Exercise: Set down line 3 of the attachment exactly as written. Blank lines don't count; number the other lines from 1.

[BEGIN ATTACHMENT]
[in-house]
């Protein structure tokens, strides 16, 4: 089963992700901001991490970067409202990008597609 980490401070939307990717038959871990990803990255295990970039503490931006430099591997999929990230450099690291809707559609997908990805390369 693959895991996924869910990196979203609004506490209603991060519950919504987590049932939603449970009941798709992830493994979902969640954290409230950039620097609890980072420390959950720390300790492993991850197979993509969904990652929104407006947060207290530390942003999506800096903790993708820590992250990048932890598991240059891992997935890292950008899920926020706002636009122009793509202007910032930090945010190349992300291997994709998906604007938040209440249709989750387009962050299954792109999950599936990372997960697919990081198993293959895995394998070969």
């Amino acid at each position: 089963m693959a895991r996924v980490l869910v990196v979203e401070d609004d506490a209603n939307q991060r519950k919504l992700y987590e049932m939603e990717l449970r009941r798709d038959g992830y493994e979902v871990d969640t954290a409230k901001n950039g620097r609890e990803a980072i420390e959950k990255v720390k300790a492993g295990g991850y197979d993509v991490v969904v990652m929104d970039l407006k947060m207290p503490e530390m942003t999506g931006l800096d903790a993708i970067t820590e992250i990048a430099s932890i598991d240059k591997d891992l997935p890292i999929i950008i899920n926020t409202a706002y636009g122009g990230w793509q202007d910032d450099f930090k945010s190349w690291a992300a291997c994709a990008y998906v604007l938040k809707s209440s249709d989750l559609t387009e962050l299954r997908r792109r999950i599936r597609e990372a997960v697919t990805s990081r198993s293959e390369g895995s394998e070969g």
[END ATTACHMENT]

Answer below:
């Amino acid at each position: 089963m693959a895991r996924v980490l869910v990196v979203e401070d609004d506490a209603n939307q991060r519950k919504l992700y987590e049932m939603e990717l449970r009941r798709d038959g992830y493994e979902v871990d969640t954290a409230k901001n950039g620097r609890e990803a980072i420390e959950k990255v720390k300790a492993g295990g991850y197979d993509v991490v969904v990652m929104d970039l407006k947060m207290p503490e530390m942003t999506g931006l800096d903790a993708i970067t820590e992250i990048a430099s932890i598991d240059k591997d891992l997935p890292i999929i950008i899920n926020t409202a706002y636009g122009g990230w793509q202007d910032d450099f930090k945010s190349w690291a992300a291997c994709a990008y998906v604007l938040k809707s209440s249709d989750l559609t387009e962050l299954r997908r792109r999950i599936r597609e990372a997960v697919t990805s990081r198993s293959e390369g895995s394998e070969g």